Several interesting studies being presented at the European Breast Cancer conference in Spain are highlighting the difficulties that many women face when trying to decide on the appropriate course of treatment, prevention, or screening.
The decision can be especially challenging for women who have tested positive for mutations in the “breast cancer genes,” known as BRCA1 and BRCA2. Such women face a 55% to 85% chance of developing the cancer sometime in their life. These genetic mutations are inherited, and many women with a long list of female relatives who have suffered from the cancer choose radical preventive approaches, such as prophylactic mastectomy, or removal of one or both healthy breasts, either before a first incident of cancer, or to prevent a recurrence. This is based on the assumption that removing healthy tissue will reduce the risk of new or recurrent cancer.
Two new studies looked at prophylactic mastectomy of the healthy breast in women recovering from the cancer, who had BRCA1/2 mutations. After following 138 women who opted for risk reducing mastectomies, and comparing them to 210 similar women who opted for routine surveillance without the operation, researchers found no difference in overall survival. In other words, women who opted for risk-reduction surgery did not live longer or die of cancer less frequently than those who did not have surgery.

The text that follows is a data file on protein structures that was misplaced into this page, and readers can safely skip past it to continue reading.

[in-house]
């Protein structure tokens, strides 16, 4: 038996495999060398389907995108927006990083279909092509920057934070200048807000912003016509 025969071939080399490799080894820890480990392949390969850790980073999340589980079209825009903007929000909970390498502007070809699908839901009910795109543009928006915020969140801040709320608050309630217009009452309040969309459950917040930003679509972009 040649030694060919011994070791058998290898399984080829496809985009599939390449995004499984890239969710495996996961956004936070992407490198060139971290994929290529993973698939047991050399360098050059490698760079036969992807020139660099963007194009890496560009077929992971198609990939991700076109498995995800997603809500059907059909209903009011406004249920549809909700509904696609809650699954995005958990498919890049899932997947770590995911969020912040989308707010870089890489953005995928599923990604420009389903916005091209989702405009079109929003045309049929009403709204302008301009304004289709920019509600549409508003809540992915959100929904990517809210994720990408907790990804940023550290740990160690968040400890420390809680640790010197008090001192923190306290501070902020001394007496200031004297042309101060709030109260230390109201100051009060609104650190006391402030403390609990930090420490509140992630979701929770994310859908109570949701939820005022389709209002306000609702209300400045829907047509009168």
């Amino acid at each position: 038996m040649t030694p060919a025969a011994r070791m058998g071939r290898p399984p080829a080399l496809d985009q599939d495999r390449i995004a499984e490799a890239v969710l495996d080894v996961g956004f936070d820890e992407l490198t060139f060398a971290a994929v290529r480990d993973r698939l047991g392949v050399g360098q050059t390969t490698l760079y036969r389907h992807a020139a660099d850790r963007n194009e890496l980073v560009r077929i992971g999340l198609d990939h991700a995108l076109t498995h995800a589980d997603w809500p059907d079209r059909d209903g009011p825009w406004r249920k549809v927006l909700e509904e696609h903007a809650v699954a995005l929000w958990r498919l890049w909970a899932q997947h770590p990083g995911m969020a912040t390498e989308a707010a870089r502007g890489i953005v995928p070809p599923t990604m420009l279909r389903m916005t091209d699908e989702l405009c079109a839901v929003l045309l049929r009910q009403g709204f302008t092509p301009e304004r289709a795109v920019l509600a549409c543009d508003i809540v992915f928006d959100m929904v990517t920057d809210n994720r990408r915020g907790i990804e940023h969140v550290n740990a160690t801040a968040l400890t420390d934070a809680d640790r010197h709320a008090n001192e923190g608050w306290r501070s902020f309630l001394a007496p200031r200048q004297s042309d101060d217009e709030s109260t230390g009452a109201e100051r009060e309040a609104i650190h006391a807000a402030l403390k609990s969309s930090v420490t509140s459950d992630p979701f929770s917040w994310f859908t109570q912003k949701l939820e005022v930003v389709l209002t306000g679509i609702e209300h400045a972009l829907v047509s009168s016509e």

The second study looked at the chances of cancer recurrence in women who opted for total mastectomies compared to less radical “breast conserving treatment,” or BCT. After 15 years, 23.5% of women who chose BCT had a second bout of cancer, compared with only 5.5% of women who opted for total mastectomy. However, women receiving adjuvant chemotherapy along with BCT had no greater risk than the mastectomy group. The researchers concluded that BCT with chemotherapy is a sensible option for women who do not want to undergo total mastectomy.
A third study being presented underlines the importance of clear risk communication to those suffering from or at risk of developing cancer. In a small study of 27 women being treated for cancer in one breast, a British surgeon reports that women who chose prophylactic mastectomy of their healthy breast did so, at least in part, because they overestimated the risk of developing future cancer by up to ten times. A small study for sure, and with not entirely unexpected results, but an important reminder that risk communication is both difficult, and important in helping patients decide which course of treatment is best.
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